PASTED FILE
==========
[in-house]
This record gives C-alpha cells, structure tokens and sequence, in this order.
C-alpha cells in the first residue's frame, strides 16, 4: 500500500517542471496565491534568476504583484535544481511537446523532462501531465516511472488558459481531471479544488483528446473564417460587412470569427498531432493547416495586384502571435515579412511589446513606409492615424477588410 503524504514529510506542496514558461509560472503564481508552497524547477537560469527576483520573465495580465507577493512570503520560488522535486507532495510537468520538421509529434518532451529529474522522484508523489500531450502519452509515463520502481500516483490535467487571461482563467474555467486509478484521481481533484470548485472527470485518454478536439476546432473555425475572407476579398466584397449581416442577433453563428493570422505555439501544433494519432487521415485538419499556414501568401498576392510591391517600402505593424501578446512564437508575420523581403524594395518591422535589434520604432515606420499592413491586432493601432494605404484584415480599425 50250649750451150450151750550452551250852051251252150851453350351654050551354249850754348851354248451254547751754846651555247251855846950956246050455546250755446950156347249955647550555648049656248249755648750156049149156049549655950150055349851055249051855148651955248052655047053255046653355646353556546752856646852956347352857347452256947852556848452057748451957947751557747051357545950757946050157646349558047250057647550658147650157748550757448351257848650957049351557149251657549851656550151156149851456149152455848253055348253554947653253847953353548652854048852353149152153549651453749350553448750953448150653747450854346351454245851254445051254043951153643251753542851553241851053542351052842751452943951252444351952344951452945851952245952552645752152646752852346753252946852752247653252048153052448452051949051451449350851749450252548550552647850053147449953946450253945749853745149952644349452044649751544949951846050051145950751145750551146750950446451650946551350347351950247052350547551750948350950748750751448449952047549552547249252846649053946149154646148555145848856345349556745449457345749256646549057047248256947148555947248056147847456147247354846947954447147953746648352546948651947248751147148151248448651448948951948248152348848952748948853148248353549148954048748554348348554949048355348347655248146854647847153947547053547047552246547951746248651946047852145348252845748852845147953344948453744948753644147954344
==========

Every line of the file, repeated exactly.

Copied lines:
[in-house]
This record gives C-alpha cells, structure tokens and sequence, in this order.
C-alpha cells in the first residue's frame, strides 16, 4: 500500500517542471496565491534568476504583484535544481511537446523532462501531465516511472488558459481531471479544488483528446473564417460587412470569427498531432493547416495586384502571435515579412511589446513606409492615424477588410 503524504514529510506542496514558461509560472503564481508552497524547477537560469527576483520573465495580465507577493512570503520560488522535486507532495510537468520538421509529434518532451529529474522522484508523489500531450502519452509515463520502481500516483490535467487571461482563467474555467486509478484521481481533484470548485472527470485518454478536439476546432473555425475572407476579398466584397449581416442577433453563428493570422505555439501544433494519432487521415485538419499556414501568401498576392510591391517600402505593424501578446512564437508575420523581403524594395518591422535589434520604432515606420499592413491586432493601432494605404484584415480599425 50250649750451150450151750550452551250852051251252150851453350351654050551354249850754348851354248451254547751754846651555247251855846950956246050455546250755446950156347249955647550555648049656248249755648750156049149156049549655950150055349851055249051855148651955248052655047053255046653355646353556546752856646852956347352857347452256947852556848452057748451957947751557747051357545950757946050157646349558047250057647550658147650157748550757448351257848650957049351557149251657549851656550151156149851456149152455848253055348253554947653253847953353548652854048852353149152153549651453749350553448750953448150653747450854346351454245851254445051254043951153643251753542851553241851053542351052842751452943951252444351952344951452945851952245952552645752152646752852346753252946852752247653252048153052448452051949051451449350851749450252548550552647850053147449953946450253945749853745149952644349452044649751544949951846050051145950751145750551146750950446451650946551350347351950247052350547551750948350950748750751448449952047549552547249252846649053946149154646148555145848856345349556745449457345749256646549057047248256947148555947248056147847456147247354846947954447147953746648352546948651947248751147148151248448651448948951948248152348848952748948853148248353549148954048748554348348554949048355348347655248146854647847153947547053547047552246547951746248651946047852145348252845748852845147953344948453744948753644147954344